Under the Dome

Aiken campaign supporter unhappy about documentary

The film crew following singer and former congressional candidate Clay Aiken around this campaign season was shooting footage for a documentary to be aired in the U.S. next year.

According to the website FrontiersLA.com, the sponsor of a Los Angeles fundraiser for Aiken isn't happy about it, saying that attendees were "duped, taken advantage of, and lied to."

For his part, Aiken addressed the controversy in a YouTube video posted Friday. He defended the documentary to be aired on the Esquire Network as a way to shine a light on the political process.

Aiken rose to fame as a contestant on "American Idol" a decade ago. National publications chronicled the campaign of the singer-turned-politician, while acknowledging an Aiken win was a long shot. Incumbent Republican Renee Ellmers trounced him in the 2nd Congressional District race Tuesday.

In an email to Aiken posted on FrontiersLA.com, fundraiser sponsor Steve Tyler said donors at the event signed waivers after being told that the footage was for a BBC documentary that would not air in the states.

"On a personal level, I worked very hard convincing people of your integrity, viability and the need for them to donate," Tyler wrote. "It all reflects badly on my credibility amongst donors because of your actions. Now it looks like I deceived donors.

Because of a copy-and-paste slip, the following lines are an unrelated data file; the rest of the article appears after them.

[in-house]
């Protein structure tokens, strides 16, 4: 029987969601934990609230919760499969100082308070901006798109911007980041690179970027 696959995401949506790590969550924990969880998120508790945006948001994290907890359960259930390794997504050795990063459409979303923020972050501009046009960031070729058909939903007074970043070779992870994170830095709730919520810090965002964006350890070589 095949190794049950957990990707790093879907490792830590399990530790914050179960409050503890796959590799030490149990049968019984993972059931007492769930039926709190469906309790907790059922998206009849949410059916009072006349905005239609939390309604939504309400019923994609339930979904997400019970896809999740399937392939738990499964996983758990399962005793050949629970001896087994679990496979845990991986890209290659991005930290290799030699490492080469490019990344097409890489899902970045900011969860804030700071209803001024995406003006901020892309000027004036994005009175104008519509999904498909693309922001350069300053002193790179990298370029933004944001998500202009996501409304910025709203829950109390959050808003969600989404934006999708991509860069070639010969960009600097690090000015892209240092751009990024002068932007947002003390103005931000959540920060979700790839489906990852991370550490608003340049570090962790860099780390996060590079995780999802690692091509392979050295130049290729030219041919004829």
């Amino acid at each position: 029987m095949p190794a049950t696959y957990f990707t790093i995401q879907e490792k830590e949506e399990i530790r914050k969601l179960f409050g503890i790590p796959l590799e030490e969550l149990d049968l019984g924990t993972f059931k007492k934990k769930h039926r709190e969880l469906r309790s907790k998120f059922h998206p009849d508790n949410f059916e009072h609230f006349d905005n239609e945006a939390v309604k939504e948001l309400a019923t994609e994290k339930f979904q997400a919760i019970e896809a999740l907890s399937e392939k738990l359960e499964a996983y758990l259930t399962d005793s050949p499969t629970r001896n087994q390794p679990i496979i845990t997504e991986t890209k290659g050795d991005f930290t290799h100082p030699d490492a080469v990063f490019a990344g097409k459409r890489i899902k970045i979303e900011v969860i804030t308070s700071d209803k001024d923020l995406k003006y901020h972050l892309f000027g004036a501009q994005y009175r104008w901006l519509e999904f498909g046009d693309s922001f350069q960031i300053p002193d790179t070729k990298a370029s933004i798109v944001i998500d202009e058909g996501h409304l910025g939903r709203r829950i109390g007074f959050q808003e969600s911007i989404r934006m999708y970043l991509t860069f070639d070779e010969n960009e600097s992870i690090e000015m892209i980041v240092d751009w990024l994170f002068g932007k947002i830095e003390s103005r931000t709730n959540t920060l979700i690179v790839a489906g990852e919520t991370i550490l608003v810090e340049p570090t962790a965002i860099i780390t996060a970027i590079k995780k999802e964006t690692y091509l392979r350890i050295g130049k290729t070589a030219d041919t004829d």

"I do hope you realize this prevents you from ever running again for an elected office. You will no longer be credible as someone that wants to help the public more than your need for fame. Had the LA donors known you would personally benefit from their donations and appearance at the event - they would not have donated to your campaign."

Aiken posted a video Friday called "Another Open Door" that's something of a bookend to his campaign announcement. In it, he touched on the documentary.

He talks about the national attention focused on the campaign, and said the documentary offered the "opportunity to bring transparency to an electoral process in desperate need of more openness."

"Neither myself or anyone involved in the campaign had any stake in their work, nor any control over its product," Aiken said.